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Valley Sports Report
Just a few years after being released by the Atlanta Braves organization, Johnson City grad Ryan Clark was on the doorstep of making his Major League Baseball debut.

Then, the Covid-19 pandemic crippled the country, and resulted in a suspension of, and ultimately the cancellation, of the 2020 Minor League Baseball season.

“It’s been tough,” said Clark. “You want to be on the field, helping your team, and being a part of it, but there’s a plan for everyone.

“You just have to keep grinding, and keep working just in case you get your name called,” he added. “I think the hardest part is going through the same thing every day, and not being seen.”

Clark pitched for the Angels’ Class AA Mobile, and Class AAA Salt Lake affiliates in 2019.

At Mobile, Clark was 2-0 with six saves and a 2.96 ERA in 30 relief appearance. He struck out 64 and walked just 12 in 45 innings. He had three appearances at Salt Lake with a 9.64 ERA, three strikeouts and one walk in 4 2/3 innings of work.

At 26, Clark knows a year of inactivity doesn’t help his chances of getting to The Show.

“I’ve been building off the last couple years — getting better and better,” he said. “In my head, every year might be the year.

“Age is definitely playing a factor now, when it comes to my thought process,” added Clark. “You want to get the Majors as quickly as you can, and having the whole year off, takes away from your chances.”

Clark spent a portion of the offseason pitching in the Dominican Winter League. He posted a 2-1 record with a 6.39 record in 12 2/3 innings over 15 appearances.

“It was so much fun, and a really good experience,” he said. “The fans are rowdy, and they’re always chanting … they know everyone on the team. You’re showing up to other cities, and the fans are yelling at you from outside the bus.

“And, the talent is really good,” added Clark. “Some of the best ball players in the world come out of the Dominican. It was an awesome experience.”

Clark played his college ball at North Carolina-Greensboro. He was 14-13 in his career, with a 3.65 ERA, and 186 strikeouts in 217 innings.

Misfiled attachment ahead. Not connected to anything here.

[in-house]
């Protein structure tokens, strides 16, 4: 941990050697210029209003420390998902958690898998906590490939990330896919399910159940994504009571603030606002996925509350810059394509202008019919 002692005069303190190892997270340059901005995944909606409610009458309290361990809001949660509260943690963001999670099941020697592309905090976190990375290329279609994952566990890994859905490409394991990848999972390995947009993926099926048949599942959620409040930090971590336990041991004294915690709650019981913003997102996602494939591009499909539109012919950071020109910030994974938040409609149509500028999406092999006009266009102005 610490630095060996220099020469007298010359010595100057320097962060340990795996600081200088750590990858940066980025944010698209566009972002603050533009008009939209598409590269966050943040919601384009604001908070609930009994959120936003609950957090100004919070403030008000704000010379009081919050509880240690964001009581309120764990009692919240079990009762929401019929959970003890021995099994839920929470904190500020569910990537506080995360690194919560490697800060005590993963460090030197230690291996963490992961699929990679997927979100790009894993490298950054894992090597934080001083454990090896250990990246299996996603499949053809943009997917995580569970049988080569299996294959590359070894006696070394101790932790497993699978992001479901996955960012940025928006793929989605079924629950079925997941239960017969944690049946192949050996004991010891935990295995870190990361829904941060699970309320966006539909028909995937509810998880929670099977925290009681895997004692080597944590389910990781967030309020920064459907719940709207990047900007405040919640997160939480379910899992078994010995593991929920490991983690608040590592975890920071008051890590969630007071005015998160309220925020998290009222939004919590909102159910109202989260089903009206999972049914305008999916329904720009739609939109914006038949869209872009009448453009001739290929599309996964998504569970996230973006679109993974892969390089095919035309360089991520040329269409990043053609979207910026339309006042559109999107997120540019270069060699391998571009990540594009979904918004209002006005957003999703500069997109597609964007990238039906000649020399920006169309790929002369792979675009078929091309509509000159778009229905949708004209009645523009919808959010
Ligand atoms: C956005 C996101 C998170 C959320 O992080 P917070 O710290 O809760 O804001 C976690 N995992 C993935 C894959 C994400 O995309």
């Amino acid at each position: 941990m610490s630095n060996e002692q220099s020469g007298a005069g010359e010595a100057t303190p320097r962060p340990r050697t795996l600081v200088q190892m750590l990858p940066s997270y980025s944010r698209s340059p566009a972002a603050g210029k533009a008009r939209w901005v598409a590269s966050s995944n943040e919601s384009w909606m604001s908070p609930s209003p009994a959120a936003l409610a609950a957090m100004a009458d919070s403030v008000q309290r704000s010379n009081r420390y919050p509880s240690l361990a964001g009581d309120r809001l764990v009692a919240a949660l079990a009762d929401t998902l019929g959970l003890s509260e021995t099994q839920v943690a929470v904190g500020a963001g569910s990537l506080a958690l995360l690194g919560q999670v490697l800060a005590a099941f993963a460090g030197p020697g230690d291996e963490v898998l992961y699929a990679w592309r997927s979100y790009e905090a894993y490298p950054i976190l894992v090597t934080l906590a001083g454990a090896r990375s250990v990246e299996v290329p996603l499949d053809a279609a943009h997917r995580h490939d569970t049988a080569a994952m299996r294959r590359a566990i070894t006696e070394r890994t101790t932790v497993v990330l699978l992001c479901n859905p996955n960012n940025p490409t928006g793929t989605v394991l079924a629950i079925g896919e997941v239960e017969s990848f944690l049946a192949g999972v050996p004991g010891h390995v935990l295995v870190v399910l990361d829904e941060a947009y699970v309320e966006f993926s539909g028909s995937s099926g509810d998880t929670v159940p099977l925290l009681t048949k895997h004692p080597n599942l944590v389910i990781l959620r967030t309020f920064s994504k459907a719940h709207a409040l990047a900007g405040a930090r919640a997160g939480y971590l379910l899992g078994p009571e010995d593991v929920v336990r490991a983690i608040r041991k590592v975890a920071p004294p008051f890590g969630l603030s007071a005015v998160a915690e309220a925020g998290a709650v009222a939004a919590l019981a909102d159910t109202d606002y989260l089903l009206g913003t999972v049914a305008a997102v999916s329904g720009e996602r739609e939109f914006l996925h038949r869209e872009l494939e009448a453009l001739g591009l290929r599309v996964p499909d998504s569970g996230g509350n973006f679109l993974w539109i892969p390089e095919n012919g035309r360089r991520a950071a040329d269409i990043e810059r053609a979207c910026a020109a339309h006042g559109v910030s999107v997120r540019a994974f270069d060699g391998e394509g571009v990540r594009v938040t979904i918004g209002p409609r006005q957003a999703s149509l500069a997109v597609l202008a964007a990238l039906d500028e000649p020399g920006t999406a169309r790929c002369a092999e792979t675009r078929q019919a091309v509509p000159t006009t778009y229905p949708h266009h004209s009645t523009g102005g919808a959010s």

He had one save in 24 relief appearances in his sophomore season, and made 28 stars over his final two seasons, pitching a shutout during his senior season.

Clark was drafted by the Braves in the spring of 2015, and posted  a 6-1 record with a 3.93 ERA for the Danville affiliate in the Appalachian Rookie League.

He struggled at High-A ball in 2016, posting a 2-13 record with a 5.75 ERA.

The Braves released him following the 2016 season.

“I think it was a combination of things,” said Clark.

“When I first got into the Braves system, they were at the end of the rebuilding process, and were stacked,” he noted. “I had my opportunity, but I had a rough year in 2016, and because they had so many other guys, they were able to let me go.

“(The Braves) told me when they released me that ‘I needed to keep playing, and keep pitching, we just don’t have a spot for you.’

“Truthfully, they were trying not to hurt my feelings, but I believe they were genuinely telling me they thought I could play,” added Clark. “I just needed to find the right spot with another team.”

The right spot turned out to be the Los Angeles Angels’ system.

Clark, who now resides in Ohio with his wife, was back in the Twin Tiers this week for the funeral of his uncle, John Goetz, who was a second-round selection of the Astros in 1975.

While home, he put in some time on the mound with an old friend, Andy Hutchings — the founder of the High Heat Baseball Academy, and a former pitcher and pitching coach at Binghamton University.

The Hutchings-Clark connection goes back a long ways.

“I knew John (Goetz) pretty well,” said Hutchings. “Ryan was 8 years old, and playing with my cousin in the Johnson City Little League.

“I started working with Ryan when he was little, and I worked with him right through high school.

“We spoke a lot when he was at college, and throughout the draft process,” added Hutchings. “Watching his career has been amazing.”

Clark said his repertoire includes a fastball between 94 and 96 miles per hours, and “I call it a breaking ball — it’s not really a curve ball, and it’s not really a slider. And, I started throwing a split this year.”

Clark wants to add to his arsenal, so it was only natural to contact Hutchings while he was home.

“Ryan reached out to me because he wants to develop a slider, it’s just like old times,” laughed Hutchings, “It’s pretty special.

“We’ve been working on a couple of different grips,” added Hutchings.

Clark is looking for a return to normal, and to get back to his “second family” with the Angels.

“I don’t have any stories like you see on “Bull Durham,” laughed Clark. “But, those guys are my family.

“It was a bunch of guys I’ve never met before, but by the end of the year we were best friends,” he added. “We’re all living together, and everyone is struggling, so we’re all struggling together.”


IN PHOTO 1: Ryan Clark and Andy Hutchings. … PHOTOS BY TIM BIRNEY.

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